What if we recognized having a “case of the Mondays” as a symptom of a larger problem? Cap explores what Sabbath rest signifies for our well-being.
On Sunday we talked about how Pharaoh’s way of slavery in Egypt was meant to dehumanize and control the Israelites. God’s gift of liberation and Sabbath was the gift of freedom to discover their God-given purposes. In “Healing a Life of Fear with Creativity,” Ken applies a similar line of thought to our lives today.
In 2014, Regent College offered an online forum on Sabbath called “Freedom in the Busy.” You can watch the video of the livecast or question & answers from leaders, including Ann Voskamp and Mark Buchanan, free of charge.
We started a new series at Christ Community Church on the Sabbath. You can listen along on our website, but we’d love to have you join us in person sometime!
Here’s a humorous, but very serious, ‘test‘ as to whether or not you need Sabbath in your life from Pete Scazzero.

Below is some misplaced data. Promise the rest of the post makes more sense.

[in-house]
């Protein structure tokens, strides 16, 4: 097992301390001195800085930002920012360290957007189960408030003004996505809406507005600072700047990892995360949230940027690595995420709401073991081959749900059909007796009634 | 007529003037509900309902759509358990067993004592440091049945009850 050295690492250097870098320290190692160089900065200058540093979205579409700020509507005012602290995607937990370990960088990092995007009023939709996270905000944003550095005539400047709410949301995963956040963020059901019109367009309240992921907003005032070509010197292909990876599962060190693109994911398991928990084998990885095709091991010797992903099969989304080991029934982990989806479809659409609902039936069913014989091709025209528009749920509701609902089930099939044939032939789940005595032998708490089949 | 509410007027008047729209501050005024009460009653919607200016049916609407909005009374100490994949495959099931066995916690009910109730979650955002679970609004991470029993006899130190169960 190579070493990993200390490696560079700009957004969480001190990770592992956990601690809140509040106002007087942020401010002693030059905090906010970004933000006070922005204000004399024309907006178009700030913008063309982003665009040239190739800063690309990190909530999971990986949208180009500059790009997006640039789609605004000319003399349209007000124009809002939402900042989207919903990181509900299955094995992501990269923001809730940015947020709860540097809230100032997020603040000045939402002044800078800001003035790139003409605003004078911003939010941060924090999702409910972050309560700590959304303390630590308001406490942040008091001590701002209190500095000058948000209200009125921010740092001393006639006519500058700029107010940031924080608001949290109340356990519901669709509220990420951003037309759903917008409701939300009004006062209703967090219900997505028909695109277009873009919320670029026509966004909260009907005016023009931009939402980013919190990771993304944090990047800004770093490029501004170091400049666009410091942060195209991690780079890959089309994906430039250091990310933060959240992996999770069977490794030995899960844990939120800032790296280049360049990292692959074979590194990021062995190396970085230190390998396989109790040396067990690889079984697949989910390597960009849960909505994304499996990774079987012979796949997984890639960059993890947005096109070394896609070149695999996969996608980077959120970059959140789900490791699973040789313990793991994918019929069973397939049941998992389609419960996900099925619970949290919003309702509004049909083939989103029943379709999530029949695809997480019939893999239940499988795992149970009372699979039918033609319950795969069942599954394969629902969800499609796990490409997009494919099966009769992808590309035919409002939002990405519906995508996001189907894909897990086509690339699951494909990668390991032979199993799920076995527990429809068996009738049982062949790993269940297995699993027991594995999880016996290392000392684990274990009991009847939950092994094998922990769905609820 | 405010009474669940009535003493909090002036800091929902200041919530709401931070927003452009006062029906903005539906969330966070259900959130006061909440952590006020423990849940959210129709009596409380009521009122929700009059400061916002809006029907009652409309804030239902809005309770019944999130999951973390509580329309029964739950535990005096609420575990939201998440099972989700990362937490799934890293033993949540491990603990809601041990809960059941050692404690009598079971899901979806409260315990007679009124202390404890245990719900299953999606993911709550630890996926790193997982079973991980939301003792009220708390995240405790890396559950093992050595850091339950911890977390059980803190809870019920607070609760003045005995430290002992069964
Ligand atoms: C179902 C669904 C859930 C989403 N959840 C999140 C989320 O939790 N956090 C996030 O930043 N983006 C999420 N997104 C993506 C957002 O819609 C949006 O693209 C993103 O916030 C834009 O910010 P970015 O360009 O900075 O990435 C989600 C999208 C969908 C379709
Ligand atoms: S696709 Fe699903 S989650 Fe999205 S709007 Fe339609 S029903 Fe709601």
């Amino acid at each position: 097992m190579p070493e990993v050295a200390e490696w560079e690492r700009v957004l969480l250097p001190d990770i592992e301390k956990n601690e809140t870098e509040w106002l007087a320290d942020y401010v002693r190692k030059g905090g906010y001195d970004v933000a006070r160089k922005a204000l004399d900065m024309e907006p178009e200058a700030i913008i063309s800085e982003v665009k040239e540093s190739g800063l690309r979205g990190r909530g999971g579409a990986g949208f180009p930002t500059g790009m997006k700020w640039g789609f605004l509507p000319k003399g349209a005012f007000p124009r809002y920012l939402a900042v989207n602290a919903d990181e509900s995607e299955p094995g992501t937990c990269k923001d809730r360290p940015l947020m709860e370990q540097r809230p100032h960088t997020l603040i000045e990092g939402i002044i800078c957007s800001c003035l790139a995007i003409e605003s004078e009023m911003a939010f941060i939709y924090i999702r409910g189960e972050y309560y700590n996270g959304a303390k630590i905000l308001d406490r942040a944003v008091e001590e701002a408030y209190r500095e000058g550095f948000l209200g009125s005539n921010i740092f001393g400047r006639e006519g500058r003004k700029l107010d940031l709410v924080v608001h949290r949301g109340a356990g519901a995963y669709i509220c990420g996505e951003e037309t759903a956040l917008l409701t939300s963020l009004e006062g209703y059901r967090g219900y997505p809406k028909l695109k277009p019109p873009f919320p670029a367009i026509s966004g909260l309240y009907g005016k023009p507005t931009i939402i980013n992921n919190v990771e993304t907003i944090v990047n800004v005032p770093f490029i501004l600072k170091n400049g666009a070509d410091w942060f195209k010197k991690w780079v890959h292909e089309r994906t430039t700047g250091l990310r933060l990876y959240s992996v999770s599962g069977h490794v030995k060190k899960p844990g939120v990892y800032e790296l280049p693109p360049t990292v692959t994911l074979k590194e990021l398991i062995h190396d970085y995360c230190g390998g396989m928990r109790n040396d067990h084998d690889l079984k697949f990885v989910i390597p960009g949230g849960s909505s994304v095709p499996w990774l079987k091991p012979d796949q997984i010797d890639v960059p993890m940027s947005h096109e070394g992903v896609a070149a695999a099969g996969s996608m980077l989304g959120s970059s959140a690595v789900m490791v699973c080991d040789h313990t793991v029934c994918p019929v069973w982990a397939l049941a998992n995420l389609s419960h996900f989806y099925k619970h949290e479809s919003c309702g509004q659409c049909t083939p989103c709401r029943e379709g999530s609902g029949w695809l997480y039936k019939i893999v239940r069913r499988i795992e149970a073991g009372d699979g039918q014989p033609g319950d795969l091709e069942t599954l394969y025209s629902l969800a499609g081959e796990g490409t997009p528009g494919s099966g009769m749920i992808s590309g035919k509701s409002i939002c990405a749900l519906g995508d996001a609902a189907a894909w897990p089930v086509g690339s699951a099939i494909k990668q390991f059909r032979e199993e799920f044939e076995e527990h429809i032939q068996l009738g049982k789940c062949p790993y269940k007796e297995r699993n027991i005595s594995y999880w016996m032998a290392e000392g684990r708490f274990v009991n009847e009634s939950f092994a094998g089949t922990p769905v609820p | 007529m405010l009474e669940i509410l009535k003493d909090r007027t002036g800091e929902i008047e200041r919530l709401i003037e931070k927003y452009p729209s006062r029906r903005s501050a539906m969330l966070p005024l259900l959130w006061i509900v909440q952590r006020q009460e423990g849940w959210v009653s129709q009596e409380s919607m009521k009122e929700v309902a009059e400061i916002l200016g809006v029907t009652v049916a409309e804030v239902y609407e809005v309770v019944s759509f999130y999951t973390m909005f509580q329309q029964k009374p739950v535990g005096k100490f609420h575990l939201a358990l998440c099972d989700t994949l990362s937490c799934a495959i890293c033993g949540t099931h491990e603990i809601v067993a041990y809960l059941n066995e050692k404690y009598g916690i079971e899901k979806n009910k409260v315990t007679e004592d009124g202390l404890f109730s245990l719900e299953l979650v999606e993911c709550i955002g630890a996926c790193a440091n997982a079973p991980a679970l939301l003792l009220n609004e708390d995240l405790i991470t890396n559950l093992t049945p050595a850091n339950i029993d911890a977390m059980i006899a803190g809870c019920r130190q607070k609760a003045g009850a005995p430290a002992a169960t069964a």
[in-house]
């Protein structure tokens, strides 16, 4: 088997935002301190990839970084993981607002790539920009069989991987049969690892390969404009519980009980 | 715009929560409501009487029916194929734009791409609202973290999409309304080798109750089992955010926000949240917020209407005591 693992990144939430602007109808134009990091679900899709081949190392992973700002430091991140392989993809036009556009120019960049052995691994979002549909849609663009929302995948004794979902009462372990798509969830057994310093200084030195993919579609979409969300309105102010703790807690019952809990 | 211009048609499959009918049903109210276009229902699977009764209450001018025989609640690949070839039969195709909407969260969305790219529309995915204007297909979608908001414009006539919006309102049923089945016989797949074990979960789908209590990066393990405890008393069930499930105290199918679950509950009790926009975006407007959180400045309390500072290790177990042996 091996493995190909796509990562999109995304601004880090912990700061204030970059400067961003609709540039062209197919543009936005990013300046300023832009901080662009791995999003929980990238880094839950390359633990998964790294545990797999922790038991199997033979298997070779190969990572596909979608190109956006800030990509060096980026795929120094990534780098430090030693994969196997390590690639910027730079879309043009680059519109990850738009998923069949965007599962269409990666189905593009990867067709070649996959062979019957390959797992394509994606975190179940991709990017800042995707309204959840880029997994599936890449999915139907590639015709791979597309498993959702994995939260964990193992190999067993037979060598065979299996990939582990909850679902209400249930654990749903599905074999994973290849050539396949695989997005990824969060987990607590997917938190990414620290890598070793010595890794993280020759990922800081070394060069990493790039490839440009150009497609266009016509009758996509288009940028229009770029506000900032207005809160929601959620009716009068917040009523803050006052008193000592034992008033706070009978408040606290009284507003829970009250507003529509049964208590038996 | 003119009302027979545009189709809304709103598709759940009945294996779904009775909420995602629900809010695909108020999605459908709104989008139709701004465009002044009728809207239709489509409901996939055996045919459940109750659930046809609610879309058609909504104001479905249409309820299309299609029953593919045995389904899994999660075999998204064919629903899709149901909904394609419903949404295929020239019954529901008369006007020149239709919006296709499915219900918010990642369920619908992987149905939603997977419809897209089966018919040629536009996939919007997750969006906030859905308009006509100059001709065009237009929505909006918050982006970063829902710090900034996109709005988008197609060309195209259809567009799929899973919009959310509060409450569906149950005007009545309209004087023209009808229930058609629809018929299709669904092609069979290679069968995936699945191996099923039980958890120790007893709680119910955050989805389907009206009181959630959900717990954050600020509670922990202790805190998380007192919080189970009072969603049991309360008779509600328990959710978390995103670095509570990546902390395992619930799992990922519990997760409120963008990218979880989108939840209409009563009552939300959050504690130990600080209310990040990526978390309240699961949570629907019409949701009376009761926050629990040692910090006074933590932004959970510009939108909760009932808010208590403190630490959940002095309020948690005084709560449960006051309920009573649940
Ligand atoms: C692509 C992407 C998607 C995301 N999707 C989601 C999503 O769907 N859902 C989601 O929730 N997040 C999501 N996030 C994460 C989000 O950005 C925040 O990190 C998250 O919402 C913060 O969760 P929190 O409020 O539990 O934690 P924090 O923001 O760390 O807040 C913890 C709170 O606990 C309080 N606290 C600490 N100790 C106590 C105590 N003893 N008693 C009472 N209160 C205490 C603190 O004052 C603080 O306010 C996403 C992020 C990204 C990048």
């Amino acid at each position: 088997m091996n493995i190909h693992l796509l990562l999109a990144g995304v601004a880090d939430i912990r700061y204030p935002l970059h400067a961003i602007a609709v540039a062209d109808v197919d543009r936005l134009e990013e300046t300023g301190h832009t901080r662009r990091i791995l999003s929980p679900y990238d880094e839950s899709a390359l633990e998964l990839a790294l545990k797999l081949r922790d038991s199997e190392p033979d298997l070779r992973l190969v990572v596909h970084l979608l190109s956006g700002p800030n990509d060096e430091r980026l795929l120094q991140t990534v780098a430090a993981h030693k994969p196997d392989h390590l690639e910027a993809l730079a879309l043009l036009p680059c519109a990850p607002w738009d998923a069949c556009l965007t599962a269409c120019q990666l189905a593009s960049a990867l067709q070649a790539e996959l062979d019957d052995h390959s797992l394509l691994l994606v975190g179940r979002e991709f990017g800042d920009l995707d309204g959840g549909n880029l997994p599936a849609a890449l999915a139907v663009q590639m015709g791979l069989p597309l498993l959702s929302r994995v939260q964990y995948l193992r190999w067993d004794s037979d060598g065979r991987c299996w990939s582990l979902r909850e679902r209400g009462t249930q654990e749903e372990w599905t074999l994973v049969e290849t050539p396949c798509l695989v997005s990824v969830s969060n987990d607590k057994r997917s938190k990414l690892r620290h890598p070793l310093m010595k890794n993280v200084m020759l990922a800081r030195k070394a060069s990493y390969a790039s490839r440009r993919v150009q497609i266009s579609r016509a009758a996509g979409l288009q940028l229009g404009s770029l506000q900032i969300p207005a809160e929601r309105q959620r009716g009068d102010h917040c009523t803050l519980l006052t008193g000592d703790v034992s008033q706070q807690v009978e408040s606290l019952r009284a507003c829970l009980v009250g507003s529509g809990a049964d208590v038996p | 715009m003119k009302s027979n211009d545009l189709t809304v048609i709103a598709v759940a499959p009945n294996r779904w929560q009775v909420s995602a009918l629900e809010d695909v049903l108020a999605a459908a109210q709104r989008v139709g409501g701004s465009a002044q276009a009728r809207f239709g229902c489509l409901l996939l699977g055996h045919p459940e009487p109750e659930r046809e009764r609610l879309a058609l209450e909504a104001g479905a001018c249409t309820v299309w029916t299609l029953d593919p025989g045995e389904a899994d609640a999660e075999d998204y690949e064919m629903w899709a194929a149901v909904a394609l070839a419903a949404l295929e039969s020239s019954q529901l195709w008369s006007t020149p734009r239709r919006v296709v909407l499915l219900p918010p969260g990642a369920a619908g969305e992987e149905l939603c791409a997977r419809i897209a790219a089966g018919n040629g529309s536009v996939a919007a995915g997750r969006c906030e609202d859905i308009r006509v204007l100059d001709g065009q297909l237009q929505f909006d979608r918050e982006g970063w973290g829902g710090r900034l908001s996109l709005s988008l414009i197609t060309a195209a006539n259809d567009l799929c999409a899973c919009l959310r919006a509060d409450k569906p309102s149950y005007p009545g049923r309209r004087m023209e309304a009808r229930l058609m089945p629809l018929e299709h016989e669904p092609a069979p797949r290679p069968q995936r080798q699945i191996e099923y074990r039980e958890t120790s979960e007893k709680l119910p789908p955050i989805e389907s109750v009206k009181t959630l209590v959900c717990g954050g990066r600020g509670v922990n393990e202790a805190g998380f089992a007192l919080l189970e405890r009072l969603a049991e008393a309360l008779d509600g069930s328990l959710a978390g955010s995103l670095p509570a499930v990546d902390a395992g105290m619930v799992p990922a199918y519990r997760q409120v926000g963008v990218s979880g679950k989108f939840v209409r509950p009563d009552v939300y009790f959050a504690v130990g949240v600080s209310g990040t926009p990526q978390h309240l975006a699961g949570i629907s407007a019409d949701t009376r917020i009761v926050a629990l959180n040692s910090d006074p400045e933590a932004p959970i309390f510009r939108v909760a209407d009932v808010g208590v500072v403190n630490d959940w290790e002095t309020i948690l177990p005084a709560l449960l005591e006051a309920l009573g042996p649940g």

This post encourages us to think about our children’s need for rest and that, as parents, we are not powerless to the demands of society for them. It also share the important lesson that Rhodes Scholar and Basketball player Clay Christiansen learned about the Sabbath: “life is just one series of extenuating circumstances not to do what is right.”
Also, Sabbath takes practice. Take it from this chaplain!
Look forward to more posts on the Sabbath in the weeks to come. Until then, may you enter into God’s rest.
By Unknown – illuminator [Public domain], via Wikimedia Commons
On Sunday we spent time with John 20.19-31. It’s the story where the Resurrected Jesus appears to the disciples who have gathered themselves behind locked doors. It’s also the story of Thomas and his doubts.
Doubts are real. They are part of our human existence. They can also serve a purpose when we hold them humbly and allow God to transform them and shape our faith.
Check out Surviving the Winter of Disbelief.
And we’ve talked about doubt before. Revisit these previous posts:
Challenging Our Ideas About Doubt and Doubting Thomases Populate the World.